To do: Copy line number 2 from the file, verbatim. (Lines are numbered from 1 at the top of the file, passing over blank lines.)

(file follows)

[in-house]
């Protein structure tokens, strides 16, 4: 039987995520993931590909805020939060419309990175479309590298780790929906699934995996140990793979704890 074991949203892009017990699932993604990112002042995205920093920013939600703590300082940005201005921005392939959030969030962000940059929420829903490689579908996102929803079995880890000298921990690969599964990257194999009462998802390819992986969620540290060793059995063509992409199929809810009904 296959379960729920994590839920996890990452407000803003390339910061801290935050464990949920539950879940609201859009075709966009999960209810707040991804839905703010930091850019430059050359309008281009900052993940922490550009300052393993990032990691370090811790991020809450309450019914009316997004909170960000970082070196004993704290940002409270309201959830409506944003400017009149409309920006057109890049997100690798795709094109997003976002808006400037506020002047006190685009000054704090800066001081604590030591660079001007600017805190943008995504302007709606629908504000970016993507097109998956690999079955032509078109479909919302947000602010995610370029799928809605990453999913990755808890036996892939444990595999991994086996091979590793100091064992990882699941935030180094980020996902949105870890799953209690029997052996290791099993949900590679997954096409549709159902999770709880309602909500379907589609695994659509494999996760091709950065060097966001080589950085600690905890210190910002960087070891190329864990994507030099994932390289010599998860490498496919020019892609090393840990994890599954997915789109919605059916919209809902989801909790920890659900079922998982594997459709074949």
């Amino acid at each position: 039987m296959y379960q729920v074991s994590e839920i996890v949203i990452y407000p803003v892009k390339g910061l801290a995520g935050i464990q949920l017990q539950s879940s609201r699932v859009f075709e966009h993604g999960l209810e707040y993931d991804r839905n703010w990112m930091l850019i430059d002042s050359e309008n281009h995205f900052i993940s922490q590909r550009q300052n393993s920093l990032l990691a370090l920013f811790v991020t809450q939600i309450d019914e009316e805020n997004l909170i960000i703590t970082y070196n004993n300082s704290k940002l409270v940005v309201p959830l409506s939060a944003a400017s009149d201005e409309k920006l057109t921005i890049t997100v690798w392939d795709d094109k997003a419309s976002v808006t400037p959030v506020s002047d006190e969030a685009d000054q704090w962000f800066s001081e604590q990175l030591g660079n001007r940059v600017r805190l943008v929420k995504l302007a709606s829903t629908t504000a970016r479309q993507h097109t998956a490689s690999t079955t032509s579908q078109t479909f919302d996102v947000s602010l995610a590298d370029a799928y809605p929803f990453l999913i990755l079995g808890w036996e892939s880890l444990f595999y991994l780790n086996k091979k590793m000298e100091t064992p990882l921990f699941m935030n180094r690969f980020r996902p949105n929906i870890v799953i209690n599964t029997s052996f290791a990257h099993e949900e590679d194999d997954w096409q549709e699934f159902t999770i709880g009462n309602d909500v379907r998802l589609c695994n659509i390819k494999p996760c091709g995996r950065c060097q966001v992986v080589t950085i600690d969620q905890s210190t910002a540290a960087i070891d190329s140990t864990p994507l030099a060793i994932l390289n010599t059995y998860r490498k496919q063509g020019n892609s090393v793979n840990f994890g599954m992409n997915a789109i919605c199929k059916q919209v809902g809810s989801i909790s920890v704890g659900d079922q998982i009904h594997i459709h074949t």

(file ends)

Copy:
């Protein structure tokens, strides 16, 4: 039987995520993931590909805020939060419309990175479309590298780790929906699934995996140990793979704890 074991949203892009017990699932993604990112002042995205920093920013939600703590300082940005201005921005392939959030969030962000940059929420829903490689579908996102929803079995880890000298921990690969599964990257194999009462998802390819992986969620540290060793059995063509992409199929809810009904 296959379960729920994590839920996890990452407000803003390339910061801290935050464990949920539950879940609201859009075709966009999960209810707040991804839905703010930091850019430059050359309008281009900052993940922490550009300052393993990032990691370090811790991020809450309450019914009316997004909170960000970082070196004993704290940002409270309201959830409506944003400017009149409309920006057109890049997100690798795709094109997003976002808006400037506020002047006190685009000054704090800066001081604590030591660079001007600017805190943008995504302007709606629908504000970016993507097109998956690999079955032509078109479909919302947000602010995610370029799928809605990453999913990755808890036996892939444990595999991994086996091979590793100091064992990882699941935030180094980020996902949105870890799953209690029997052996290791099993949900590679997954096409549709159902999770709880309602909500379907589609695994659509494999996760091709950065060097966001080589950085600690905890210190910002960087070891190329864990994507030099994932390289010599998860490498496919020019892609090393840990994890599954997915789109919605059916919209809902989801909790920890659900079922998982594997459709074949």